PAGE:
In 7th grade, Riley Foster, 16, of Indianapolis, Ind., would hide out in his garage after school and incessantly inhale gasoline for hours.
A one-time athlete, good student, and social teen, Riley became distant and withdrawn. Riley was addicted to huffing gasoline, but his parents did not know it.
"He didn't spend as much time with the family, he slept more, he was more argumentative and more irritated," said Riley's mother, Tammie Foster.
Riley first experimented with inhalants at age 12 when he sniffed a can of duster at a friend's house.
"It's just kind of like taking your head away from your body," he said. "The first time I ended up blacking out."
The more he inhaled, the more he liked it, he said. And the abuse quickly escalated.
"It is such a short high, so you can't pull yourself away from it," said Riley.
Foster said she did not know her son was using inhalants until she found Riley blacked out in the garage from an overdose.
"He was stumbling, his speech was extremely slurred, he was belligerent," Foster said. "I was scared to death that he was going to die."
Data released in March by the Substance Abuse and Mental Health Services Administration (SAMHSA) indicate that 12-year-old kids are more likely to get high from common, legal household substances including aerosol computer cleaners, air fresheners, hair spray or shoe polish than use cigarettes or marijuana.
Riley isn't alone in experimenting with inhalant abuse, commonly known as huffing. National drug use surveys by SAMHSA between 2006 and 2008 indicate that nearly 7 percent of 12 year olds have used inhalants to get high.
National surveys indicate that nearly 22.3 million Americans have used inhalants at least once in their lives, according to the National Institute of Drug Abuse (NIDA). NIDA's Monitoring the Future study suggests that 15.7 percent of eighth-graders have ever used inhalants.
Sniffing is particularly popular in younger teens because it is so readily available, according to Aaron Whiteman, psychiatrist at the Fairbanks Treatment Center in Indianapolis, Ind. Markers, whip cream cans, glues, spray paint, air fresheners and butane cooking spray are just a few of the more than a thousand products that can be used to get high by sniffing.
"A sixth grader doesn't have the drug connections that maybe an older student might have," said Whiteman. "It's just the curiosity, the naïveté that comes from being that young."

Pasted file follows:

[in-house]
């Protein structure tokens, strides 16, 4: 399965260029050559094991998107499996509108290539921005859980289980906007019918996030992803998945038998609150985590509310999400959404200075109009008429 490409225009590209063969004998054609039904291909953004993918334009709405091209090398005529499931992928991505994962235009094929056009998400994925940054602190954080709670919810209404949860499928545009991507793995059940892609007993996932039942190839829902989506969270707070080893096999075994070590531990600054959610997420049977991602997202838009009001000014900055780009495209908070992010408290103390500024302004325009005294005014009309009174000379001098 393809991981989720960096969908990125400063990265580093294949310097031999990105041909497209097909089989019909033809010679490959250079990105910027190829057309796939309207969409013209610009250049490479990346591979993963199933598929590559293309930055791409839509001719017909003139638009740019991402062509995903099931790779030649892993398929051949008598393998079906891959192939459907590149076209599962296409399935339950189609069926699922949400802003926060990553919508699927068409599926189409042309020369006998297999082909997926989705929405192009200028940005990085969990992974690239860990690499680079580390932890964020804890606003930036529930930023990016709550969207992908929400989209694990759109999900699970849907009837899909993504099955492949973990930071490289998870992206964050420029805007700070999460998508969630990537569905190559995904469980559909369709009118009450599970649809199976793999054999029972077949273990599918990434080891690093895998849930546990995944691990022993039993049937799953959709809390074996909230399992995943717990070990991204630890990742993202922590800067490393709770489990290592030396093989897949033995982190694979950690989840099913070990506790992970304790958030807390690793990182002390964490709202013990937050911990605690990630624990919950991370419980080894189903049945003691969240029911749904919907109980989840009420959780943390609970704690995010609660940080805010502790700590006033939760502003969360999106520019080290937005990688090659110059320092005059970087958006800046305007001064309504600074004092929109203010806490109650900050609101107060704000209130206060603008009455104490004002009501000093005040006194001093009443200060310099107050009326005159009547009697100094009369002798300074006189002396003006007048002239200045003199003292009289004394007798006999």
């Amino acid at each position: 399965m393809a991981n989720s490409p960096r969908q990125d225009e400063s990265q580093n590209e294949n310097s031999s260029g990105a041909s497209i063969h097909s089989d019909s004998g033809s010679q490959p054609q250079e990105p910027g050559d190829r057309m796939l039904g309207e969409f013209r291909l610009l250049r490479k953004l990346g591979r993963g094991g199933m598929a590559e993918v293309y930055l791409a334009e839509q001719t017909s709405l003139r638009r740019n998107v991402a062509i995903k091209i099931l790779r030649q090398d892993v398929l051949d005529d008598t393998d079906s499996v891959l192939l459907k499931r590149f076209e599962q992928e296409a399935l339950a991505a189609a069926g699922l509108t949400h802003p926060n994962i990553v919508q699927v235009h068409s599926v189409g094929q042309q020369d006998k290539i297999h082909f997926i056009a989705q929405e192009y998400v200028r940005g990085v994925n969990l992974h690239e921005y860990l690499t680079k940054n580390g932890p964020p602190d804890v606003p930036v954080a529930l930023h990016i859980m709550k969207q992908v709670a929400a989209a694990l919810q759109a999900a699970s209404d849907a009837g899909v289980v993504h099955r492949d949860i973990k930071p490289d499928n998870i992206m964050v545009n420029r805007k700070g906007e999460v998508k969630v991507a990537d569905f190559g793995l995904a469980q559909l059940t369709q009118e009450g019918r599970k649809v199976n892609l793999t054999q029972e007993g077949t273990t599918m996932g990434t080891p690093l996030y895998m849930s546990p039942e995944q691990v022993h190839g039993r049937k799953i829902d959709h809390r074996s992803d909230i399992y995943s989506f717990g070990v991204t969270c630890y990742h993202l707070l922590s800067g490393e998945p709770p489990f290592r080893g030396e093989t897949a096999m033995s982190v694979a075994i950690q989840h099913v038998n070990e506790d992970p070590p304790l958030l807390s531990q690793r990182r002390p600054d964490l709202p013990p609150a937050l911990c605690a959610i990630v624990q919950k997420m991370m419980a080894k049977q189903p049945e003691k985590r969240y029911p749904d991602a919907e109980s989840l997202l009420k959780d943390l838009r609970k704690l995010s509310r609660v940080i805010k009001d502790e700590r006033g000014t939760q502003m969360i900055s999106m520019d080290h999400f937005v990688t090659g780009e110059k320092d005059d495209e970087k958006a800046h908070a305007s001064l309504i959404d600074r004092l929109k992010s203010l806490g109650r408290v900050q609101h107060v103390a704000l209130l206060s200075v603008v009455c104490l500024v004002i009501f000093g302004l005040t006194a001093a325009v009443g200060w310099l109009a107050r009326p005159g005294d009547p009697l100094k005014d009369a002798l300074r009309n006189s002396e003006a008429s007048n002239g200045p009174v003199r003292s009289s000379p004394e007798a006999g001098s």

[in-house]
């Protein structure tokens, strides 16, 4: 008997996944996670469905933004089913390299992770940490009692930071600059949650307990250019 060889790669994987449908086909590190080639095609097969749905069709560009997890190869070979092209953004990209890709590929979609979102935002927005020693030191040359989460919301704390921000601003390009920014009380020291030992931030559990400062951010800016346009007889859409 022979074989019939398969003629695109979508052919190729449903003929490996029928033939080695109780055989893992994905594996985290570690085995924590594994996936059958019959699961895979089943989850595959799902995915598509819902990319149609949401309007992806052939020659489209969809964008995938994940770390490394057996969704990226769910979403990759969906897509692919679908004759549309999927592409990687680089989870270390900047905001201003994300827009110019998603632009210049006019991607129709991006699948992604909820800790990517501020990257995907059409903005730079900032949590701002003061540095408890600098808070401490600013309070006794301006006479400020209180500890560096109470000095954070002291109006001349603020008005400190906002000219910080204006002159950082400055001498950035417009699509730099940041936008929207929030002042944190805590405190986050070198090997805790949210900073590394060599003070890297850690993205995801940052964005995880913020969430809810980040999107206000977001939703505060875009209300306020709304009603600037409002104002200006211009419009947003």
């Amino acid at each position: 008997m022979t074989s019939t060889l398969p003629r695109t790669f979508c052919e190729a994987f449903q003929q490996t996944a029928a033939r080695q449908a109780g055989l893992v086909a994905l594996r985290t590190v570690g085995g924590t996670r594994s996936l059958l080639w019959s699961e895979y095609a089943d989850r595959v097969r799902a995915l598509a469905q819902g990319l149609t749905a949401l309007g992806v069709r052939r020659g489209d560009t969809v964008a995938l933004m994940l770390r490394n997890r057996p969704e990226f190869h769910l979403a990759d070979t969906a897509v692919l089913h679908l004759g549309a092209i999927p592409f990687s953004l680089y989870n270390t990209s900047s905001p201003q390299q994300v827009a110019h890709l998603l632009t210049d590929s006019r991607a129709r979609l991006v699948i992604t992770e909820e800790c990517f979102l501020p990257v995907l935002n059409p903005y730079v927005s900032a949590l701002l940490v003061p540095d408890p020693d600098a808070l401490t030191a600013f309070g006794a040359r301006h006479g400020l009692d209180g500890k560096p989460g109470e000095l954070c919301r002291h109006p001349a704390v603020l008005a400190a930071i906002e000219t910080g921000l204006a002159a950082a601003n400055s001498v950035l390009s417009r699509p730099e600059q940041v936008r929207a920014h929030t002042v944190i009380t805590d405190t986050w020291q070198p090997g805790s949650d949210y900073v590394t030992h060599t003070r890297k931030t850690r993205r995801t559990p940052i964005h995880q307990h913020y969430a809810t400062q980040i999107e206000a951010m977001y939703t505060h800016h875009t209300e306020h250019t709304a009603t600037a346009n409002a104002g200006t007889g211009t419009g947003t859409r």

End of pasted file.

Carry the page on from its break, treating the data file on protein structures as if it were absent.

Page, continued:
"It's easy to get, cheap and legal," said Jennifer Caudle, an osteopathic family physician and director of the family medicine section of the Department of Internal Medicine at Sinai Hospital in Baltimore.
And death from inhaling, known as Sudden Sniffing Death Syndrome, can occur even with a teen's first time sniffing. "It's when inhalants irritate the heart, speed it up and essentially will cause it to stop beating," said Whiteman.
Unfortunately, younger teens are also the most affected by using these toxic substances, said Dessa Bergen-Cico, assistant professor in the department of Health and Wellness at Syracuse University.
"The tissue and mucus membrane in the nose and throat of younger teens are very sensitive because they're growing," so when they inhale the substances not only are they more subject to the effects, but they may be more susceptible to long-term problems such as brain and organ damage, she said.
"Brain and memory are the most affected," Caudle said. "You have young people developing dementia, having hallucinations, walking into things -- not to mention feelings of agitation and anxiety and poor judgment."
Inhalants also produce withdrawal symptoms for users who try to quit, because the chemical high produced by sniffing is both physically and psychologically addictive.
Riley's near fatal overdose was a wakeup call that forced him to get help. It took Riley months of rehab, but he is now sober and knows his brush with death is what saved his life.
"Inhalant users that inhale daily, they don't last [a] year," he said. "[They] die before that."
"I'm not sure many parents actually know about sniffing," Caudle said. "It's been around for years, but there's not been enough awareness. People don't get how big of an issue this is."
So what are the signs that a teen is using inhalants?
According to Bergen-Cico, the two key markers are physical evidence of use and behavioral changes.
Physical evidence would include finding empty aerosol containers, items containing noxious fumes missing from the household, rags, plastic bags, or strange stains or odors on teen's clothing.
Behavioral signs of use, she said, often mimic alcohol intoxication with slurred speech, glassy eyes, poor muscle coordination, nausea, stumbling and/or dizziness. Mood changes are also common, and parents may notice that their children "aren't themselves," Caudle said.
Beyond awareness, it's important to address the root of these problems as well, Bergen-Cico said.
"When we see people younger and younger using things to get high on, the key issue is not just how to stop them but why are they looking to get high?" she said. "What are they trying to escape?"
Parents need to talk to their children about inhalant use when they talk about other drugs. If you suspect your children is using inhalants, seek professional support from your child's doctor.